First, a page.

A Roman Emperor’s Private Theater

Italy Rome Nero Theater

Roman emperors were known for many things, among them displaying their superior military and diplomatic skills, penning enduring philosophical treatises, and raising great buildings. The emperor Nero (reigned A.D. 54–68) was famous for, among other less entertaining quirks, his singing.

Italy Rome Cavea

According to several ancient Roman authors, one of Nero’s favorite venues in which to stretch his vocal cords was a private theater he built in the Gardens of Agrippina, a luxurious villa that belonged to his mother in the Roman neighborhood near the Vatican now called Vaticano. Nero’s theater is known from literary sources—the Roman historian Tacitus may have been referring to this building when he wrote about the emperor singing of the fall of Troy as he watched Rome burn in July of A.D. 64. The structure was largely dismantled for materials in antiquity and its precise location was unknown until archaeologists unearthed its remnants in a Renaissance garden.

 

Italy Rome Gold Covered Stucco

The impressive ruins include the theater’s cavea, a 138-foot-wide semicircular seating area, and a rectangular space with entrances and stairways. Another building may have been used to store sets and costumes. Both structures were built of bricks dating to the period of the Julio-Claudian emperors (27 B.C.–A.D. 68), in particular Caligula (reigned A.D. 37–41) and Nero.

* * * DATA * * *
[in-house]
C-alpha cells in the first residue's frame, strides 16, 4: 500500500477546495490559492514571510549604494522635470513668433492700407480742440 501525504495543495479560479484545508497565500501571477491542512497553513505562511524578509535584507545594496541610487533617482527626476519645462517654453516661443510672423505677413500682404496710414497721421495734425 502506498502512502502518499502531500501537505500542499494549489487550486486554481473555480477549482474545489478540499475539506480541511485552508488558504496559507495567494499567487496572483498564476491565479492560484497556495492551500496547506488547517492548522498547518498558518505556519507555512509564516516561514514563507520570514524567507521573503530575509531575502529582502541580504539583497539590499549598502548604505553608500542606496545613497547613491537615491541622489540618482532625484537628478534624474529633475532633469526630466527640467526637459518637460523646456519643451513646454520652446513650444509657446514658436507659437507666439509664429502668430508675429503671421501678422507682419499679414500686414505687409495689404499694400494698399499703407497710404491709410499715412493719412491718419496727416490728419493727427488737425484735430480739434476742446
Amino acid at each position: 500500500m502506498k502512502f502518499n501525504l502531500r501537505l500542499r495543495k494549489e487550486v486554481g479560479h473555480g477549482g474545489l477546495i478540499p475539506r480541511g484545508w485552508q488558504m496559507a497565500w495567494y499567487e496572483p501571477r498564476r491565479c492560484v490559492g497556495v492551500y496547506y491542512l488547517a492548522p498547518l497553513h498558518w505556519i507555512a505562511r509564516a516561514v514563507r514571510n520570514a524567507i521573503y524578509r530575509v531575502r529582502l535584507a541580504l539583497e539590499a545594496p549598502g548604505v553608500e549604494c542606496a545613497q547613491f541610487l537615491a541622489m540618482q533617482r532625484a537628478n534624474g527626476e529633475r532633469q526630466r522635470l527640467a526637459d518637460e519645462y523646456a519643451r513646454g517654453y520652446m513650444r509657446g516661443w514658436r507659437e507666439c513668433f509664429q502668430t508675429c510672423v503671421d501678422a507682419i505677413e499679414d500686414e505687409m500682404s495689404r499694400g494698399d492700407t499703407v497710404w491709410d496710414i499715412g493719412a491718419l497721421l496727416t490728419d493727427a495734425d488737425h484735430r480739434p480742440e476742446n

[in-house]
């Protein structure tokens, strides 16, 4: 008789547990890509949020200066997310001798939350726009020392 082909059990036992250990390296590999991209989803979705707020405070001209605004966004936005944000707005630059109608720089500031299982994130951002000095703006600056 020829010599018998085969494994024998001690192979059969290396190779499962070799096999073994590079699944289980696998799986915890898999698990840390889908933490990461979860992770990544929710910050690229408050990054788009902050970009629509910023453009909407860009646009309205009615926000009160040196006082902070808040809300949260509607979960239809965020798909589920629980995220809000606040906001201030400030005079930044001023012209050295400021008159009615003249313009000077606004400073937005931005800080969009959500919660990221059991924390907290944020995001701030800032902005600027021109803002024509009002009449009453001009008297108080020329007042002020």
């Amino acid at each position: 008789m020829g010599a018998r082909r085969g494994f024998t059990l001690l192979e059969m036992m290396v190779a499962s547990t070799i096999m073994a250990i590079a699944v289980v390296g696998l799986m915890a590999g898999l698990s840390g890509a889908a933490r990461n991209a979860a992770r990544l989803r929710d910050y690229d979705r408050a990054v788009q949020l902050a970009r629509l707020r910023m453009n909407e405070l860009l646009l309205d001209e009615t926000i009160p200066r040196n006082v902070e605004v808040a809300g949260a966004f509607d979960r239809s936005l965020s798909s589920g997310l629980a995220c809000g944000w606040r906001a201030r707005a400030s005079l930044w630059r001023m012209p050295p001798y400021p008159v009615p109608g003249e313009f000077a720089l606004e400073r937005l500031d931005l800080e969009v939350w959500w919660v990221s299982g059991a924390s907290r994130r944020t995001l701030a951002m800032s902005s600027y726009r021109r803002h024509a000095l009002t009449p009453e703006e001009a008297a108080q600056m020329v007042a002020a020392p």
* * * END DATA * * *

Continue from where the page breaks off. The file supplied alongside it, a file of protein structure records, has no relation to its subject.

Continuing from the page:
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The theater was just one part of the self-aggrandizing building campaign Nero undertook across the city, which included construction of the Domus Aurea, or Golden House, which served as his monstrous private pleasure palace. Like the Domus Aurea, Nero’s theater was decorated with marble columns in white and a variety of colors as well as gold-covered stucco, many examples of which were unearthed. “This discovery has the double value of confirming the existence of a brick theater in the Gardens of Agrippina,” says archaeologist Marzia Di Mento, who works with the Archaeological Superintendency of Rome, “and of finding its precise location.”

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